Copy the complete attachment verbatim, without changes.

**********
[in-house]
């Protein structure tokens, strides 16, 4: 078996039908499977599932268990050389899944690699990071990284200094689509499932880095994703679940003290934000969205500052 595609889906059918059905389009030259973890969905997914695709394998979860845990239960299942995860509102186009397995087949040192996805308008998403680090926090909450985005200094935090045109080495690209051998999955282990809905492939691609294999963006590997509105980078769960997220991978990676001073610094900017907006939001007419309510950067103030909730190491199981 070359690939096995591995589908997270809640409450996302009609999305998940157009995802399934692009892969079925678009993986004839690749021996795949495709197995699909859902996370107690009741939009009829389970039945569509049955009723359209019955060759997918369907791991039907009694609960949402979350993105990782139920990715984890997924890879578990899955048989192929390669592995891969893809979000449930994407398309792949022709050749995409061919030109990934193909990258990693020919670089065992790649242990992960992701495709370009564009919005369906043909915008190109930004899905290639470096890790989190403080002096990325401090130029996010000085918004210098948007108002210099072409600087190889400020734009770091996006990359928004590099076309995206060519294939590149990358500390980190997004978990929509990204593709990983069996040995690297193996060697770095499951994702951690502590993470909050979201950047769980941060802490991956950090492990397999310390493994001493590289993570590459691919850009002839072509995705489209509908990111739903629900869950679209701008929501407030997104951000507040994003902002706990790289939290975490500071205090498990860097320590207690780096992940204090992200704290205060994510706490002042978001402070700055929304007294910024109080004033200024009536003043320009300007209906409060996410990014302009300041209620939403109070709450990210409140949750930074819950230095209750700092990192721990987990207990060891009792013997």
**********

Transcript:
[in-house]
């Protein structure tokens, strides 16, 4: 078996039908499977599932268990050389899944690699990071990284200094689509499932880095994703679940003290934000969205500052 595609889906059918059905389009030259973890969905997914695709394998979860845990239960299942995860509102186009397995087949040192996805308008998403680090926090909450985005200094935090045109080495690209051998999955282990809905492939691609294999963006590997509105980078769960997220991978990676001073610094900017907006939001007419309510950067103030909730190491199981 070359690939096995591995589908997270809640409450996302009609999305998940157009995802399934692009892969079925678009993986004839690749021996795949495709197995699909859902996370107690009741939009009829389970039945569509049955009723359209019955060759997918369907791991039907009694609960949402979350993105990782139920990715984890997924890879578990899955048989192929390669592995891969893809979000449930994407398309792949022709050749995409061919030109990934193909990258990693020919670089065992790649242990992960992701495709370009564009919005369906043909915008190109930004899905290639470096890790989190403080002096990325401090130029996010000085918004210098948007108002210099072409600087190889400020734009770091996006990359928004590099076309995206060519294939590149990358500390980190997004978990929509990204593709990983069996040995690297193996060697770095499951994702951690502590993470909050979201950047769980941060802490991956950090492990397999310390493994001493590289993570590459691919850009002839072509995705489209509908990111739903629900869950679209701008929501407030997104951000507040994003902002706990790289939290975490500071205090498990860097320590207690780096992940204090992200704290205060994510706490002042978001402070700055929304007294910024109080004033200024009536003043320009300007209906409060996410990014302009300041209620939403109070709450990210409140949750930074819950230095209750700092990192721990987990207990060891009792013997």